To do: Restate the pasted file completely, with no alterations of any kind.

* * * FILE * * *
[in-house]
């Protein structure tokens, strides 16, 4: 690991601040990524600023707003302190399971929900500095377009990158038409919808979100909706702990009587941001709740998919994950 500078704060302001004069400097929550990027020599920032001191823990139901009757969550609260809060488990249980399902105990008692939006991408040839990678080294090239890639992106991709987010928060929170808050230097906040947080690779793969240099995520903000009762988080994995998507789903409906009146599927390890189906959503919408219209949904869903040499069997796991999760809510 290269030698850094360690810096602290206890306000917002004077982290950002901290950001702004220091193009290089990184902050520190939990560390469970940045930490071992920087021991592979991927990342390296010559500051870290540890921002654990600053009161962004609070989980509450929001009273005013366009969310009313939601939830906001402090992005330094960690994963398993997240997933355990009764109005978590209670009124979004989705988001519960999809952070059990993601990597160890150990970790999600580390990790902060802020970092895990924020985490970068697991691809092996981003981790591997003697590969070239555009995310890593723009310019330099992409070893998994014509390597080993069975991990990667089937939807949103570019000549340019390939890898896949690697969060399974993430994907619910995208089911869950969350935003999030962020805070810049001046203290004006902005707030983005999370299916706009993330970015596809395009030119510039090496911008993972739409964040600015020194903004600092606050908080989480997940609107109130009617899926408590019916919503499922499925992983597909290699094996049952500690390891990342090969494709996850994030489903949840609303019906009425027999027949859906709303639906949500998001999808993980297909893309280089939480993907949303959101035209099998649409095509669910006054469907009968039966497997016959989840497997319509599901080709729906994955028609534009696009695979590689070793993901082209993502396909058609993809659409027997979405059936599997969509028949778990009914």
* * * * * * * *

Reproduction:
[in-house]
């Protein structure tokens, strides 16, 4: 690991601040990524600023707003302190399971929900500095377009990158038409919808979100909706702990009587941001709740998919994950 500078704060302001004069400097929550990027020599920032001191823990139901009757969550609260809060488990249980399902105990008692939006991408040839990678080294090239890639992106991709987010928060929170808050230097906040947080690779793969240099995520903000009762988080994995998507789903409906009146599927390890189906959503919408219209949904869903040499069997796991999760809510 290269030698850094360690810096602290206890306000917002004077982290950002901290950001702004220091193009290089990184902050520190939990560390469970940045930490071992920087021991592979991927990342390296010559500051870290540890921002654990600053009161962004609070989980509450929001009273005013366009969310009313939601939830906001402090992005330094960690994963398993997240997933355990009764109005978590209670009124979004989705988001519960999809952070059990993601990597160890150990970790999600580390990790902060802020970092895990924020985490970068697991691809092996981003981790591997003697590969070239555009995310890593723009310019330099992409070893998994014509390597080993069975991990990667089937939807949103570019000549340019390939890898896949690697969060399974993430994907619910995208089911869950969350935003999030962020805070810049001046203290004006902005707030983005999370299916706009993330970015596809395009030119510039090496911008993972739409964040600015020194903004600092606050908080989480997940609107109130009617899926408590019916919503499922499925992983597909290699094996049952500690390891990342090969494709996850994030489903949840609303019906009425027999027949859906709303639906949500998001999808993980297909893309280089939480993907949303959101035209099998649409095509669910006054469907009968039966497997016959989840497997319509599901080709729906994955028609534009696009695979590689070793993901082209993502396909058609993809659409027997979405059936599997969509028949778990009914």